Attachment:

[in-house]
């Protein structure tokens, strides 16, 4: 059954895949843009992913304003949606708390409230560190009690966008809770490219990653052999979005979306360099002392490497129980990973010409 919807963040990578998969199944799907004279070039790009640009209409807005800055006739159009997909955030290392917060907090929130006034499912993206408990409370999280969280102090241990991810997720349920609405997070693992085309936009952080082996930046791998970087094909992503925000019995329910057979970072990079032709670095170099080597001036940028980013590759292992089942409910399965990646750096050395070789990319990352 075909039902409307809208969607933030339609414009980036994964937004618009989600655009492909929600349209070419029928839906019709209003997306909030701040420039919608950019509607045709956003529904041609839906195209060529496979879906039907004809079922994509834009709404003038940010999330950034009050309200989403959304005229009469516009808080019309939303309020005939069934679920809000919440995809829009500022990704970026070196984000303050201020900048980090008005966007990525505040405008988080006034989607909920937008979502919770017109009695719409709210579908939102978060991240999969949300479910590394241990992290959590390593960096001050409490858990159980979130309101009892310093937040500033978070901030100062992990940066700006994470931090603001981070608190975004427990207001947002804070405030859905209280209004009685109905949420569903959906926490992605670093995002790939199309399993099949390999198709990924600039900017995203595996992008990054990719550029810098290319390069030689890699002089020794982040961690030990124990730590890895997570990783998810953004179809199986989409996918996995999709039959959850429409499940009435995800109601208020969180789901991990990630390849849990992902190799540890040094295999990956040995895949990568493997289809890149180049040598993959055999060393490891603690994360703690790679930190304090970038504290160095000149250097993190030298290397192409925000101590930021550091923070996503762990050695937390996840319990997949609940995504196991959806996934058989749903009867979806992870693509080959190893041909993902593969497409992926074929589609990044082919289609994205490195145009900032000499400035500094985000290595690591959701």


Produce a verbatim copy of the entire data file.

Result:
[in-house]
């Protein structure tokens, strides 16, 4: 059954895949843009992913304003949606708390409230560190009690966008809770490219990653052999979005979306360099002392490497129980990973010409 919807963040990578998969199944799907004279070039790009640009209409807005800055006739159009997909955030290392917060907090929130006034499912993206408990409370999280969280102090241990991810997720349920609405997070693992085309936009952080082996930046791998970087094909992503925000019995329910057979970072990079032709670095170099080597001036940028980013590759292992089942409910399965990646750096050395070789990319990352 075909039902409307809208969607933030339609414009980036994964937004618009989600655009492909929600349209070419029928839906019709209003997306909030701040420039919608950019509607045709956003529904041609839906195209060529496979879906039907004809079922994509834009709404003038940010999330950034009050309200989403959304005229009469516009808080019309939303309020005939069934679920809000919440995809829009500022990704970026070196984000303050201020900048980090008005966007990525505040405008988080006034989607909920937008979502919770017109009695719409709210579908939102978060991240999969949300479910590394241990992290959590390593960096001050409490858990159980979130309101009892310093937040500033978070901030100062992990940066700006994470931090603001981070608190975004427990207001947002804070405030859905209280209004009685109905949420569903959906926490992605670093995002790939199309399993099949390999198709990924600039900017995203595996992008990054990719550029810098290319390069030689890699002089020794982040961690030990124990730590890895997570990783998810953004179809199986989409996918996995999709039959959850429409499940009435995800109601208020969180789901991990990630390849849990992902190799540890040094295999990956040995895949990568493997289809890149180049040598993959055999060393490891603690994360703690790679930190304090970038504290160095000149250097993190030298290397192409925000101590930021550091923070996503762990050695937390996840319990997949609940995504196991959806996934058989749903009867979806992870693509080959190893041909993902593969497409992926074929589609990044082919289609994205490195145009900032000499400035500094985000290595690591959701």